Brian Kemp: ‘Baseless’ media attacks fuel election security doubts

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Secretary of State Brian Kemp. AJC file

Never mind those pesky Russians, says Secretary of State Brian Kemp. The real problem is the obsession of the mainstream media (and maybe a congressional committee or two) with tales of Moscow’s attempts to influence our elections. From his op-ed piece in USA Today:

Misinformation from the media or disgruntled partisans not only fuels conspiracy theorists but also erodes the first safeguard we have in our elections — the public’s trust. Failing to respect this process with accurate reporting is a disservice to the American people.

 

To be candid, the most plausible and potentially effective attack on our elections is not by hacking the vote — it is through the manipulation of the American media machine. With “breaking news” that generates voter confusion, these baseless attacks and inaccurate stories enhance voter apathy and erode our confidence in the cornerstone of our democracy. That’s the real story.

Read his entire piece. But a couple, three points here:

— First, Kemp is making a 2018 Republican run for governor of Georgia under the Donald Trump banner. He can expect some criticism of his operation, and the op-ed piece may be a form of innoculation.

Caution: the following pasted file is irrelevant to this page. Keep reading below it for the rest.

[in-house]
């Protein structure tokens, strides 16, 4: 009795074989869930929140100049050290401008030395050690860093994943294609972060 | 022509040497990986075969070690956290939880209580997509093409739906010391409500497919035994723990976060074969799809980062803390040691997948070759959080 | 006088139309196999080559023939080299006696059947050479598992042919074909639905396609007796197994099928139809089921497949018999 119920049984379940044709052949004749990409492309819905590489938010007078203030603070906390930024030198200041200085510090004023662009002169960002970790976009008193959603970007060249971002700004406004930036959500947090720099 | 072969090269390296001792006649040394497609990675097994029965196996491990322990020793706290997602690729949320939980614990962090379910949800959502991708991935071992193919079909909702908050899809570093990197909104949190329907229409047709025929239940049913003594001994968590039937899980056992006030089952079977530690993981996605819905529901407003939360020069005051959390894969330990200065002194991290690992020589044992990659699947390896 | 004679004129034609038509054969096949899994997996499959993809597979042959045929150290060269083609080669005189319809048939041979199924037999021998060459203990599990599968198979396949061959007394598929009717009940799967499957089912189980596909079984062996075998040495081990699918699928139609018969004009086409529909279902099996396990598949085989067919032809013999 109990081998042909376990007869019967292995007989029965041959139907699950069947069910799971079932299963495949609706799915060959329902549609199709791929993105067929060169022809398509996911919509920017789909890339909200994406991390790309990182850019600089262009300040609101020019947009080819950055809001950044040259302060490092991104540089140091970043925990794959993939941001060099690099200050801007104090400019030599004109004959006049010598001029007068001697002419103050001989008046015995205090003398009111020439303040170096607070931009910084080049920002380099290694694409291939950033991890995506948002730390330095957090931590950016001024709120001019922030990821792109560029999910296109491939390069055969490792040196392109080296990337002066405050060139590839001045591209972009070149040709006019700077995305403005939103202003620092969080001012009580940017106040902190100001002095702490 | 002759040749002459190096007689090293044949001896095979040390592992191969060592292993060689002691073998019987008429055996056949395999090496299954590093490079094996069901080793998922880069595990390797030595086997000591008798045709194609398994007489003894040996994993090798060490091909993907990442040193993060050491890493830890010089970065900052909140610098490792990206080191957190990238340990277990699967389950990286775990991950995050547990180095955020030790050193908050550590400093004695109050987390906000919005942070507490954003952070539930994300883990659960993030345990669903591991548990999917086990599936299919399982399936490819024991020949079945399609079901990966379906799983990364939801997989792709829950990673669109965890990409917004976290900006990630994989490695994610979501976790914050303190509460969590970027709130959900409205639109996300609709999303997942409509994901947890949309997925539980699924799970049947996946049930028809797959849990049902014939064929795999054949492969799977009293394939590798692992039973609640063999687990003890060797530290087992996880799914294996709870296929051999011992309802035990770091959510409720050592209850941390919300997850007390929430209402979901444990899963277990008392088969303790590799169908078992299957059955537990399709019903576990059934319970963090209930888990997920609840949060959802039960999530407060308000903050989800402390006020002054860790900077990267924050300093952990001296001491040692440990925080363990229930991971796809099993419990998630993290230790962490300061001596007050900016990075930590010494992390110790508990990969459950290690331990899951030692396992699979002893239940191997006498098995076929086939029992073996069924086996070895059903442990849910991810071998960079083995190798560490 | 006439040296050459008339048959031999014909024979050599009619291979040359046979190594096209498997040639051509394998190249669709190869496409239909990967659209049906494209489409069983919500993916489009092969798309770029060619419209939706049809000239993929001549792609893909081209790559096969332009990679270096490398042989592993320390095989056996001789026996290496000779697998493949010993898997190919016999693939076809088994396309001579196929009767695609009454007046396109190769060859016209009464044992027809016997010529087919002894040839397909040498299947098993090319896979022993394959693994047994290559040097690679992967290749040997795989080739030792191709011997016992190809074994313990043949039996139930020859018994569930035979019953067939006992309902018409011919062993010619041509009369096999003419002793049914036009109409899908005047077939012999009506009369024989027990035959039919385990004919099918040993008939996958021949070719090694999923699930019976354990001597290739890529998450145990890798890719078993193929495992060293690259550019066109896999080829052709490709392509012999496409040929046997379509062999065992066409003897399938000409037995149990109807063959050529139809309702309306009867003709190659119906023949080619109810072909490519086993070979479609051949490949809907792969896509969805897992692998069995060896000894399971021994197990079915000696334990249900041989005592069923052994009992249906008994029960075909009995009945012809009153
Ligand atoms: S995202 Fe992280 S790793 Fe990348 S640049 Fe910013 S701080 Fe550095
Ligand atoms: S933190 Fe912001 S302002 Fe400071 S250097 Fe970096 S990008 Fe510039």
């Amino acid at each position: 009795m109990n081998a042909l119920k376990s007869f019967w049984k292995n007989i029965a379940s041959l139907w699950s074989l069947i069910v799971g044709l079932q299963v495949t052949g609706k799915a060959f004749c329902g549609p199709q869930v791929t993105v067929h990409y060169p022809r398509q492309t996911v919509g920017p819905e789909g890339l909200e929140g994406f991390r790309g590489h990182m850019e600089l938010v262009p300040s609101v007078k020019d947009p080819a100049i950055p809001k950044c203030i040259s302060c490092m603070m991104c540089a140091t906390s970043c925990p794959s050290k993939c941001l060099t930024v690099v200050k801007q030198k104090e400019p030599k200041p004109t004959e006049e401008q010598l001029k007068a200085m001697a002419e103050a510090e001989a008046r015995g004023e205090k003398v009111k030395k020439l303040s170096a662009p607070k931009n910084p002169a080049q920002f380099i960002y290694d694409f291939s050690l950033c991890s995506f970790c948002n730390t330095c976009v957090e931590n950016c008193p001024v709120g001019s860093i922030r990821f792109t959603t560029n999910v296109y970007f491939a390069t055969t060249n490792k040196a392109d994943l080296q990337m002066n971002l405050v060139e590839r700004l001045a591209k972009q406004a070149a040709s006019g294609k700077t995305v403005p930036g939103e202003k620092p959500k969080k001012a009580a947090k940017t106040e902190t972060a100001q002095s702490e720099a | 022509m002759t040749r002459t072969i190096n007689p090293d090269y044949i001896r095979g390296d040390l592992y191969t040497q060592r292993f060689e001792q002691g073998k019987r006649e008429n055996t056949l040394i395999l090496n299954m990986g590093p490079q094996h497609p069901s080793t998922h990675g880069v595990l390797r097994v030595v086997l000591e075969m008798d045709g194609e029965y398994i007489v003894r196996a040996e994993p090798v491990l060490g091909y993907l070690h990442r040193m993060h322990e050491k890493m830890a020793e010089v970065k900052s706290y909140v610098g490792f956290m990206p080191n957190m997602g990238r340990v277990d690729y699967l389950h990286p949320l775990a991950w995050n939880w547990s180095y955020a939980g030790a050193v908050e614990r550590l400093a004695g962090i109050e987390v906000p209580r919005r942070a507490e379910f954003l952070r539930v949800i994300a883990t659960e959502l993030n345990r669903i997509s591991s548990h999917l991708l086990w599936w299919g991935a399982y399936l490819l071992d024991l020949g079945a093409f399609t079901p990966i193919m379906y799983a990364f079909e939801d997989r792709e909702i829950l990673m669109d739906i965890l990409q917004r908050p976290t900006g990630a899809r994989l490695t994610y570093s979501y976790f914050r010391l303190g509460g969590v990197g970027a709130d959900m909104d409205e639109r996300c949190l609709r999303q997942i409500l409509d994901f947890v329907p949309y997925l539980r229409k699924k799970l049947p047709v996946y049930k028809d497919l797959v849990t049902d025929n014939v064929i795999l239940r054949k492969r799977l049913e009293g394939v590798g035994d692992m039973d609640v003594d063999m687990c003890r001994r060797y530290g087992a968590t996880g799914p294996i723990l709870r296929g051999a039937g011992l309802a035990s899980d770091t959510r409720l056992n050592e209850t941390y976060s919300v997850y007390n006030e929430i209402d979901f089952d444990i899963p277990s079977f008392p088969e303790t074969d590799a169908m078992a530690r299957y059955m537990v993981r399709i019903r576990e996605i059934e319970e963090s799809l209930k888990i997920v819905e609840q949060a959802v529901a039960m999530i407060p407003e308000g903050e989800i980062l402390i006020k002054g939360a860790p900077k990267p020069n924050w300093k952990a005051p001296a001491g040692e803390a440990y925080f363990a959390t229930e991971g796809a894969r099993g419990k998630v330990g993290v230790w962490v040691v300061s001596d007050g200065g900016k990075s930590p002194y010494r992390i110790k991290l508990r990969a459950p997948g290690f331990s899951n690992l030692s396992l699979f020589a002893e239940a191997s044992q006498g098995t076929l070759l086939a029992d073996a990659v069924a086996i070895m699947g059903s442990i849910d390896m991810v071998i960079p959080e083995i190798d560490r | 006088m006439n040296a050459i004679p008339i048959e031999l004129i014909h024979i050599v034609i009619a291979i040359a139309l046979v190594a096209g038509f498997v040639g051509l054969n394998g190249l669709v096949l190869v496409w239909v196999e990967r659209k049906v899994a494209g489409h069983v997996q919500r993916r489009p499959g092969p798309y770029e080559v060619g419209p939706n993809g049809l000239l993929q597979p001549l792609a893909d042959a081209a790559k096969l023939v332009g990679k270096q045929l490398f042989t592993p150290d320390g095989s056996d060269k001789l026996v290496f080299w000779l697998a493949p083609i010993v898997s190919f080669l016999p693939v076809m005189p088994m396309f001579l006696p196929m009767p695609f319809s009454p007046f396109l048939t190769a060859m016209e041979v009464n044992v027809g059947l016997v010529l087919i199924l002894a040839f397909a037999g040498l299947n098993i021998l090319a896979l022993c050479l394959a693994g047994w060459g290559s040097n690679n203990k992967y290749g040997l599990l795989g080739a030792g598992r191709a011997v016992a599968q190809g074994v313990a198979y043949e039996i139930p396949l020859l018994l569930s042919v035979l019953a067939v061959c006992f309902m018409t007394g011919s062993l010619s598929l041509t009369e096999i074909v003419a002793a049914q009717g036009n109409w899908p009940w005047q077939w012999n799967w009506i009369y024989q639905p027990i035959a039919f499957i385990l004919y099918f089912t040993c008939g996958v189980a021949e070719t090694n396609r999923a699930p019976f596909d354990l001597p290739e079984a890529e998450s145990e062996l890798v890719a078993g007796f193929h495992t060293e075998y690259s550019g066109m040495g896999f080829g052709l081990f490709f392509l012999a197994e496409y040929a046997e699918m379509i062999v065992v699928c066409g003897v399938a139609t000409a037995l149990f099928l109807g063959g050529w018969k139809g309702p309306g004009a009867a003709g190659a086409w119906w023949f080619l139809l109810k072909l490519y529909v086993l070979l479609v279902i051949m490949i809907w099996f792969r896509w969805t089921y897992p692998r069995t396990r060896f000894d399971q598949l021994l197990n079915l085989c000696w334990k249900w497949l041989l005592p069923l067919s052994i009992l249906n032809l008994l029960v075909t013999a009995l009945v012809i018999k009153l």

— Secondly, we would point you to this June 15 article by our AJC colleague Kristina Torres:

The Kennesaw State University center that has helped run Georgia’s elections for the past 15 years may lose its contract in a matter of weeks because of concerns over security lapses that left 6.5 million voter records exposed.

 

The secretary of state’s office says it is “actively investigating alternative arrangements” to using Kennesaw State University’s Center for Election Systems, news that coincided with the unmasking Wednesday by Politico Magazine of the security researchers behind a data scare involving the center that became public in March.

— And on Friday, Kemp said he would provide limited, publicly available data to an “integrity” commission established by President Trump to investigate widespread voter fraud – the kind that, according to Trump, cost him 3 million popular votes in November.

This is a tricky issue that could take an unexpected turn, even among Trumpians. Other states have declined the request. Mississippi suggested a jump in the Gulf. one-upping that, a Kentucky lawmaker on CNN said there is not enough bourbon to make sense out of the Trump Administration’s request for voter information. Jenny Beth Martin, a co-founder of Tea Party Patriots, has posted this Tweet:


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